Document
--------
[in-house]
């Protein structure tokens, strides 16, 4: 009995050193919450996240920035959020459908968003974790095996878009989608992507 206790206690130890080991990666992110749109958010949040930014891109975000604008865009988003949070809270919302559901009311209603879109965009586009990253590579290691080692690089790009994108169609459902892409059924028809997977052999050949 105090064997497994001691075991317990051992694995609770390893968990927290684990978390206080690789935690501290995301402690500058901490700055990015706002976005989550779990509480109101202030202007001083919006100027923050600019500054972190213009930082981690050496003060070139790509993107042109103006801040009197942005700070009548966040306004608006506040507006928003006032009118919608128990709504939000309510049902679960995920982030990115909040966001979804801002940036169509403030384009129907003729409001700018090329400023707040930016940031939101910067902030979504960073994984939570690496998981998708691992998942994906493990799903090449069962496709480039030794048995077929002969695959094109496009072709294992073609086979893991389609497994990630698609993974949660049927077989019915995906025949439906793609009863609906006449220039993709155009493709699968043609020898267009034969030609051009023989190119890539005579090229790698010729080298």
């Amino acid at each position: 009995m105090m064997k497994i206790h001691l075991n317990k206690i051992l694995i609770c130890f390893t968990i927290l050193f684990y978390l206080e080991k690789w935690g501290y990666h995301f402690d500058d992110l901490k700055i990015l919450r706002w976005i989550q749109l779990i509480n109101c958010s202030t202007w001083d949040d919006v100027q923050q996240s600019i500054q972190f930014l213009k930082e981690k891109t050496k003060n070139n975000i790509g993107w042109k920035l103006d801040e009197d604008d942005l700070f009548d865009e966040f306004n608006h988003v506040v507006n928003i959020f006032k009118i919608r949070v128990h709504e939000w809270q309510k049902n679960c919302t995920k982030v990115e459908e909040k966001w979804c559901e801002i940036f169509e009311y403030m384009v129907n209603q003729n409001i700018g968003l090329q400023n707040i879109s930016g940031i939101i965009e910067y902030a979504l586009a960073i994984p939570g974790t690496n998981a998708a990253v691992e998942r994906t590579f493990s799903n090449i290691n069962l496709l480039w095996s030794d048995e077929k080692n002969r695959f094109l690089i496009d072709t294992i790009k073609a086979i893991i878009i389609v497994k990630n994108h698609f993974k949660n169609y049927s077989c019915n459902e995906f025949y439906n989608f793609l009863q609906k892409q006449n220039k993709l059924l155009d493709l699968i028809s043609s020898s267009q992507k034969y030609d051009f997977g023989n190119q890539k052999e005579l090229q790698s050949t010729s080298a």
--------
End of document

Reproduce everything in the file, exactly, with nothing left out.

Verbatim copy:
[in-house]
């Protein structure tokens, strides 16, 4: 009995050193919450996240920035959020459908968003974790095996878009989608992507 206790206690130890080991990666992110749109958010949040930014891109975000604008865009988003949070809270919302559901009311209603879109965009586009990253590579290691080692690089790009994108169609459902892409059924028809997977052999050949 105090064997497994001691075991317990051992694995609770390893968990927290684990978390206080690789935690501290995301402690500058901490700055990015706002976005989550779990509480109101202030202007001083919006100027923050600019500054972190213009930082981690050496003060070139790509993107042109103006801040009197942005700070009548966040306004608006506040507006928003006032009118919608128990709504939000309510049902679960995920982030990115909040966001979804801002940036169509403030384009129907003729409001700018090329400023707040930016940031939101910067902030979504960073994984939570690496998981998708691992998942994906493990799903090449069962496709480039030794048995077929002969695959094109496009072709294992073609086979893991389609497994990630698609993974949660049927077989019915995906025949439906793609009863609906006449220039993709155009493709699968043609020898267009034969030609051009023989190119890539005579090229790698010729080298």
């Amino acid at each position: 009995m105090m064997k497994i206790h001691l075991n317990k206690i051992l694995i609770c130890f390893t968990i927290l050193f684990y978390l206080e080991k690789w935690g501290y990666h995301f402690d500058d992110l901490k700055i990015l919450r706002w976005i989550q749109l779990i509480n109101c958010s202030t202007w001083d949040d919006v100027q923050q996240s600019i500054q972190f930014l213009k930082e981690k891109t050496k003060n070139n975000i790509g993107w042109k920035l103006d801040e009197d604008d942005l700070f009548d865009e966040f306004n608006h988003v506040v507006n928003i959020f006032k009118i919608r949070v128990h709504e939000w809270q309510k049902n679960c919302t995920k982030v990115e459908e909040k966001w979804c559901e801002i940036f169509e009311y403030m384009v129907n209603q003729n409001i700018g968003l090329q400023n707040i879109s930016g940031i939101i965009e910067y902030a979504l586009a960073i994984p939570g974790t690496n998981a998708a990253v691992e998942r994906t590579f493990s799903n090449i290691n069962l496709l480039w095996s030794d048995e077929k080692n002969r695959f094109l690089i496009d072709t294992i790009k073609a086979i893991i878009i389609v497994k990630n994108h698609f993974k949660n169609y049927s077989c019915n459902e995906f025949y439906n989608f793609l009863q609906k892409q006449n220039k993709l059924l155009d493709l699968i028809s043609s020898s267009q992507k034969y030609d051009f997977g023989n190119q890539k052999e005579l090229q790698s050949t010729s080298a």